Käthe Kollwitz, whose work is permeated with meditations on struggle and death, naturally aroused the psychotherapist’s curiosity, especially with respect to how the artist came to focus on those themes. Joining the already in-progress discussion, the clinician related how the printmaker’s son, Hans, had nagged his mother into writing about her life and her development as an artist, and how despite her initial objections, she had surprised him with a manuscript in 1922 that he later augmented with diary entries and letters, and published in 1955.7 Hearing what had already been learned by exploring the image and its creation, the therapist added to the discourse aspects of Kollwitz’s psychosocial history crucial to understanding her choice of subject matter for the etching.8
In recounting her early years, Kollwitz described seeing a photo of her stoic mother holding her firstborn son, “‘the holy child,’” who had died within a year of his birth. Her mother lost a second son before Kollwitz’s older brother Konrad was born. When Käthe was nine, her mother had Benjamin, who also failed to survive beyond his first year, dying from the same meningitis that took the firstborn.
The artist remembered how one night, during her baby brother’s illness, the nurse had burst into the kitchen where her mother was dishing out soup and yelled that the infant was throwing up again. Her mother had stiffened and then went on serving dinner, her refusal to cry in front of her family failing to conceal her suffering from her young daughter, to whom it was obvious.
After that dinner, Käthe–with her younger sister Lise–was sent to play in the nursery where she built with her blocks a temple to Venus and began preparing a sacrifice to a goddess she had learned about in a book on mythology, and who she had chosen to worship over the Christian “Lord”–a stranger to her despite her family’s devotion to him. When her parents walked into the room to convey the bad news that her little brother had died, Käthe was certain “God had taken him” as punishment for her disbelief and sacrifice to Venus.
Because the family’s way was to grit teeth and carry on, with no discussion or even expression of loss and grief, Käthe carried the burden of guilt for her brother’s death into her adult years. Her mother’s unexpressed sorrow suffused their home and her oldest daughter lived in fear that her parents would come to harm.
Stopping the story at that point, the psychotherapist retrieved an ebook reader from a handbag and read from Kollwitz’s autobiography. “I was always afraid [my mother] would come to some harm…If she were bathing…I feared she would drown.” Reflecting on watching through the apartment window as her mother walked by, Kollwitz continued, “I felt the oppressive fear in my heart that she might get lost and never find her way back to us…I became afraid Mother might go mad.”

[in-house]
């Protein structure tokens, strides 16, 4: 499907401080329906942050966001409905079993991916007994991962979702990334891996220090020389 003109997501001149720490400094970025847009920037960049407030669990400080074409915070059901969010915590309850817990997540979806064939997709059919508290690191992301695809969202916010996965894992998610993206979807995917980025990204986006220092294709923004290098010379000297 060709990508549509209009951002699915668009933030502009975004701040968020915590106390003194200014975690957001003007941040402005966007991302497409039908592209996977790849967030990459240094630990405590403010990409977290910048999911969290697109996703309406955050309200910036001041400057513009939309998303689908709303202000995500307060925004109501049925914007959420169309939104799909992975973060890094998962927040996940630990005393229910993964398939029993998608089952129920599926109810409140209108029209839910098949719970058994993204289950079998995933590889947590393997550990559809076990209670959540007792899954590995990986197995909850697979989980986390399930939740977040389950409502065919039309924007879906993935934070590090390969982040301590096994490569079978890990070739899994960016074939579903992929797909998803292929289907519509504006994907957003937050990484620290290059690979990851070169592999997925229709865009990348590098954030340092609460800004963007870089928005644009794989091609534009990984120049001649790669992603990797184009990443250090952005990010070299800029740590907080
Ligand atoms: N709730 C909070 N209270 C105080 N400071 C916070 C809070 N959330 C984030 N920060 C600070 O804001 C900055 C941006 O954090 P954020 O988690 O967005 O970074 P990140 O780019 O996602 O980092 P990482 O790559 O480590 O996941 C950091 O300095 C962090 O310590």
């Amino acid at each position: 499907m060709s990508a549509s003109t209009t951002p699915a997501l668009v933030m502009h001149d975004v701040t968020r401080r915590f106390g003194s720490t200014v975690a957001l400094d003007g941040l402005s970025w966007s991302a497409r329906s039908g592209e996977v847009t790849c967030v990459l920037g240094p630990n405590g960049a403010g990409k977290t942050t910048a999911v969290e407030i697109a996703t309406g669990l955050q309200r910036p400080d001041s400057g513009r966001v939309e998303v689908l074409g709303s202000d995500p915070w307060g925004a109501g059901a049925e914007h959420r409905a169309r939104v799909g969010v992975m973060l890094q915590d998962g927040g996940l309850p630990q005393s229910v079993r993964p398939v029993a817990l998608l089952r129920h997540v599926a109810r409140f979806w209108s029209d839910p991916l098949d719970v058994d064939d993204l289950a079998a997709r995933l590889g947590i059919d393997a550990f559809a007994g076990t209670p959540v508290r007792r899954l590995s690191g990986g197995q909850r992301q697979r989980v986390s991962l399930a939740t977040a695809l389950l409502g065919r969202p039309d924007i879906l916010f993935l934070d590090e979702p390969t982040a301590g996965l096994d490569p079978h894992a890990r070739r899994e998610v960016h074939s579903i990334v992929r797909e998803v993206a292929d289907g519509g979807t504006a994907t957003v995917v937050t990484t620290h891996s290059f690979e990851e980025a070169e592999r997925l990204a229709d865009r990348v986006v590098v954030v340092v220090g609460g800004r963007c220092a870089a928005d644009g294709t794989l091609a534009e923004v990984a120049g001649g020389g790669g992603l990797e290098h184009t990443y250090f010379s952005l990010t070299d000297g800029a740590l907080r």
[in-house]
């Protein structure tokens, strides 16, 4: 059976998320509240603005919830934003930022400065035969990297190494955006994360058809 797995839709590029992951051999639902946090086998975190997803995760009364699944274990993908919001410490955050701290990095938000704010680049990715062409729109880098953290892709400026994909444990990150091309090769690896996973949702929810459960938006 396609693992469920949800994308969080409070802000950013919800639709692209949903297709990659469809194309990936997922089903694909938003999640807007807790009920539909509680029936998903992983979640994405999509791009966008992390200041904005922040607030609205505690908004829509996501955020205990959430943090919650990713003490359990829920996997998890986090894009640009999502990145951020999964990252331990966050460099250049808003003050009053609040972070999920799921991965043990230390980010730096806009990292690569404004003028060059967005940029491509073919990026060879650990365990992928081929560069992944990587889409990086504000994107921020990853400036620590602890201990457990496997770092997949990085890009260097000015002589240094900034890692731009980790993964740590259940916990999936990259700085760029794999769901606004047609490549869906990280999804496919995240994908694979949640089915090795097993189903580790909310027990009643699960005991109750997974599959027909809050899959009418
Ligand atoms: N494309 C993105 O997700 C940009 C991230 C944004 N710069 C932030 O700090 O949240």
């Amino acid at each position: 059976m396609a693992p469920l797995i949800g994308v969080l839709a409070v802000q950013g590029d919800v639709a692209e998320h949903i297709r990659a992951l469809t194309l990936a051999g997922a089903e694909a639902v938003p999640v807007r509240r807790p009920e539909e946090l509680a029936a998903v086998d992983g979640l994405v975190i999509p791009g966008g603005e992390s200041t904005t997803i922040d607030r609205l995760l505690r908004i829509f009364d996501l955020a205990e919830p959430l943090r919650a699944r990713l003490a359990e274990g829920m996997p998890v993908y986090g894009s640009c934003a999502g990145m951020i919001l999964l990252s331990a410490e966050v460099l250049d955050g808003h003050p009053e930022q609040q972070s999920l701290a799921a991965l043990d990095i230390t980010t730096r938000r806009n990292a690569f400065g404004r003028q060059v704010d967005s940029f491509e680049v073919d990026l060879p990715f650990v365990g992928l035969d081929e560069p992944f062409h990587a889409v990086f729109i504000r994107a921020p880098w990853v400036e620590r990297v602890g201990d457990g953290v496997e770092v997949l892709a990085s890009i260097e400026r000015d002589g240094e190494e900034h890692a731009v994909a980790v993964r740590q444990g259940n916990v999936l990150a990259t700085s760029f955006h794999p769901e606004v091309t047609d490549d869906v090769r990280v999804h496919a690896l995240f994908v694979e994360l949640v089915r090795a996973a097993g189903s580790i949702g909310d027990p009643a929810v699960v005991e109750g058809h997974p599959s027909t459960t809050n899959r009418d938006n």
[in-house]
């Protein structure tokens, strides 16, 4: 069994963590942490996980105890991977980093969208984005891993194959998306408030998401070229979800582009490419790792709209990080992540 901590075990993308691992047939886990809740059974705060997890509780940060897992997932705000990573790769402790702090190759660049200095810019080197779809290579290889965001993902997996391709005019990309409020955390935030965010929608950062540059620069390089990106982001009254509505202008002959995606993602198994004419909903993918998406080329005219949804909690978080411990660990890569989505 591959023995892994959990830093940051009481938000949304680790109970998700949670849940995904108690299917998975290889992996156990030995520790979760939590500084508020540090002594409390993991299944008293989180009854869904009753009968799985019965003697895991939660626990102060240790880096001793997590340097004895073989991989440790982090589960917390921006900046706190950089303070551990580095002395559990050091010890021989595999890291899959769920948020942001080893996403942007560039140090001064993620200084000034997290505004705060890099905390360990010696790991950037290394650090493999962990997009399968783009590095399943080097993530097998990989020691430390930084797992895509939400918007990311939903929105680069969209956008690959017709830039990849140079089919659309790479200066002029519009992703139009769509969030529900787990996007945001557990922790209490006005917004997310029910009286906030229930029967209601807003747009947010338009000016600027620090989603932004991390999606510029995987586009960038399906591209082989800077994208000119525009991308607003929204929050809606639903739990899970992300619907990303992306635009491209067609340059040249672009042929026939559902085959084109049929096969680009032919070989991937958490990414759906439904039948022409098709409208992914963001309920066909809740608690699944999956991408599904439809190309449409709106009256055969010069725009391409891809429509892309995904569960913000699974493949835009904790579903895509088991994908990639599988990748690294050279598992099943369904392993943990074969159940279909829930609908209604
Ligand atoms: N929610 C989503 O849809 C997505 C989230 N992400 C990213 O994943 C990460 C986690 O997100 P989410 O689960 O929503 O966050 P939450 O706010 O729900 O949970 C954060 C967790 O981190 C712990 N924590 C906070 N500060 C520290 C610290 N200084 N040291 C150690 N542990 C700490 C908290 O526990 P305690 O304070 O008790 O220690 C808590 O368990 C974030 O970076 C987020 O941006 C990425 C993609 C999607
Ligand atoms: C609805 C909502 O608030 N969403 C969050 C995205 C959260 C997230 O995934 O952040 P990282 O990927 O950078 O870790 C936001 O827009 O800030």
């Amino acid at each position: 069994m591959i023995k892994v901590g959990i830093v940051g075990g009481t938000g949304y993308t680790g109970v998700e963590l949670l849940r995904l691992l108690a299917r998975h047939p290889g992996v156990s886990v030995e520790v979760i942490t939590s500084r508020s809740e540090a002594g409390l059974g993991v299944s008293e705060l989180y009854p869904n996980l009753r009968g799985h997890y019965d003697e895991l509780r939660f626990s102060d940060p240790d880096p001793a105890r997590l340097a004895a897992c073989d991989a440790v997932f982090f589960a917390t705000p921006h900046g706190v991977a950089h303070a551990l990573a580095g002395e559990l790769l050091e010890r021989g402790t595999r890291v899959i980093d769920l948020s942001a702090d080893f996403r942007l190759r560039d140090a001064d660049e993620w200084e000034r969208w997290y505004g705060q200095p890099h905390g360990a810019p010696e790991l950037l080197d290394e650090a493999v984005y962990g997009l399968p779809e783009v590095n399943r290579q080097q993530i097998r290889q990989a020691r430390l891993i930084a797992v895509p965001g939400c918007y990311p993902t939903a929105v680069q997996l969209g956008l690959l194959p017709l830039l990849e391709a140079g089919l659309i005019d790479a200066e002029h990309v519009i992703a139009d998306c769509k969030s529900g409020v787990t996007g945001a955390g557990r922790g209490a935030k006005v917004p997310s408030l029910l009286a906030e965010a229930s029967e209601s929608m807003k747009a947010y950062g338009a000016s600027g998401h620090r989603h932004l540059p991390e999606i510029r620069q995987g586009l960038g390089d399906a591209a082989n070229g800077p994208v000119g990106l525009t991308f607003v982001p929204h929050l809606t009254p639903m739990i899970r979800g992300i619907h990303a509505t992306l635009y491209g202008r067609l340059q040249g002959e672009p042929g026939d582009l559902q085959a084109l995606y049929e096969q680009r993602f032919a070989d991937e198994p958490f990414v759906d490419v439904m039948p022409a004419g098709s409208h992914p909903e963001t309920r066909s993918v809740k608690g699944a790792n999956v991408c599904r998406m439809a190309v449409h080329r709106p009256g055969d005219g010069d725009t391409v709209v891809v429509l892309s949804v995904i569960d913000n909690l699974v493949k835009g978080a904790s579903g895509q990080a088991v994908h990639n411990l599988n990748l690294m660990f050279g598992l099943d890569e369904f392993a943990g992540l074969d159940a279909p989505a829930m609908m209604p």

As the clinician tucked away the ebook reader, the trio of observers turned back to the etching Raped. Suddenly they understood what the artist might not have known herself, that the young girl looking over the fence was nine-year-old Käthe and the woman on the ground was her mother, finally felled by a trauma too insistent to be repelled.
As the three viewers continued contemplating the poignant image before them, another person approached. They eagerly began sharing their recent discoveries as they made room for the newcomer who, noticing the dates of the artist’s life, explained that Käthe Kollwitz was not a twentieth century artist but a woman born, raised and educated in the second half of the nineteenth century.9 Living in Germany in the late 1800s must have affected her art, they all agreed.
But that’s a story for another time.
1A print of the etching was displayed for a while in the Drawing and Print Gallery of The Metropolitan Museum of Art several years ago. The work under consideration, a proof, is in the private collection of the writer.
2Martha Kearns, Käthe Kollwitz: Woman and Artist (New York: The Feminist Press at The City University of New York, 1976), 85.
3See Elizabeth Prelinger, Käthe Kollwitz (New Haven: Yale University Press, 1992), 30-39, for a description of the evolution and content of The Peasant War cycle.
4See Jane Kallir, “Käthe Kollwitz: The Complete Print Cycles” (Galerie St. Etienne, exhibit essay, October 8 through December 28, 2013) for additional information about Kollwitz’s print cycles.
5 Hildegard Bachert, “Käthe Kollwitz: The Complete Print Cycles,” gallery talk (Galerie St. Etienne, November 7, 2013).
6Käthe Kollwitz, quoted in Käthe Kollwitz: Werkverzeichnis der Graphik, by Alexandra von dem Knesebeck, trans. James Hofmaier (Bern: Verlag Kornfeld, 2002), 291. Relevant excerpt of text included in provenance documents accompanying the proof.
7The Diary and Letters of Kaethe Kollwitz, ed. Hans Kollwitz, trans. Richard and Clara Winston (Evanston, Illinois: Northwestern University Press, 1955).
8See Ibid., 18-20, for information about Kollwitz’s childhood experiences of loss.
9Bachert, gallery talk.
Käthe Kollwitz: The Complete Print Cycles
The Galerie St. Etienne 
24 West 57th Street
New York, NY 10019
Now till December 28, 2013.